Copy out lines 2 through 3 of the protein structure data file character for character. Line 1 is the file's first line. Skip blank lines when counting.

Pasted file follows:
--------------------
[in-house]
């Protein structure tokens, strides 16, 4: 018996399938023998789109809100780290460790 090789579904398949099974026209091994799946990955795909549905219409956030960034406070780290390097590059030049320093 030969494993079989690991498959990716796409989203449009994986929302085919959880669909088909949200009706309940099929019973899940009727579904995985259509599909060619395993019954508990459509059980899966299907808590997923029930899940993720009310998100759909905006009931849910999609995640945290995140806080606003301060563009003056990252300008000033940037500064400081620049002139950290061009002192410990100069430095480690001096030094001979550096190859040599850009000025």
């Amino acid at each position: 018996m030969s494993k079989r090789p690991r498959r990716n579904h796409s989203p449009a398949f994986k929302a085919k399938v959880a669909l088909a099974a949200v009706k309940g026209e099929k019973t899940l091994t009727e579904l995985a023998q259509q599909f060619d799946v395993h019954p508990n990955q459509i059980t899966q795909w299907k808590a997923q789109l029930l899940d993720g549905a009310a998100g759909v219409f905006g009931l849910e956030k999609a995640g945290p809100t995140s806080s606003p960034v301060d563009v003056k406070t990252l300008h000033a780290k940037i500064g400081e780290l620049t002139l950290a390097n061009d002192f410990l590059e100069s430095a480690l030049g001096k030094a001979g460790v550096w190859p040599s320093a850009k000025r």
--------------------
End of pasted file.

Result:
């Protein structure tokens, strides 16, 4: 018996399938023998789109809100780290460790 090789579904398949099974026209091994799946990955795909549905219409956030960034406070780290390097590059030049320093 030969494993079989690991498959990716796409989203449009994986929302085919959880669909088909949200009706309940099929019973899940009727579904995985259509599909060619395993019954508990459509059980899966299907808590997923029930899940993720009310998100759909905006009931849910999609995640945290995140806080606003301060563009003056990252300008000033940037500064400081620049002139950290061009002192410990100069430095480690001096030094001979550096190859040599850009000025």
């Amino acid at each position: 018996m030969s494993k079989r090789p690991r498959r990716n579904h796409s989203p449009a398949f994986k929302a085919k399938v959880a669909l088909a099974a949200v009706k309940g026209e099929k019973t899940l091994t009727e579904l995985a023998q259509q599909f060619d799946v395993h019954p508990n990955q459509i059980t899966q795909w299907k808590a997923q789109l029930l899940d993720g549905a009310a998100g759909v219409f905006g009931l849910e956030k999609a995640g945290p809100t995140s806080s606003p960034v301060d563009v003056k406070t990252l300008h000033a780290k940037i500064g400081e780290l620049t002139l950290a390097n061009d002192f410990l590059e100069s430095a480690l030049g001096k030094a001979g460790v550096w190859p040599s320093a850009k000025r």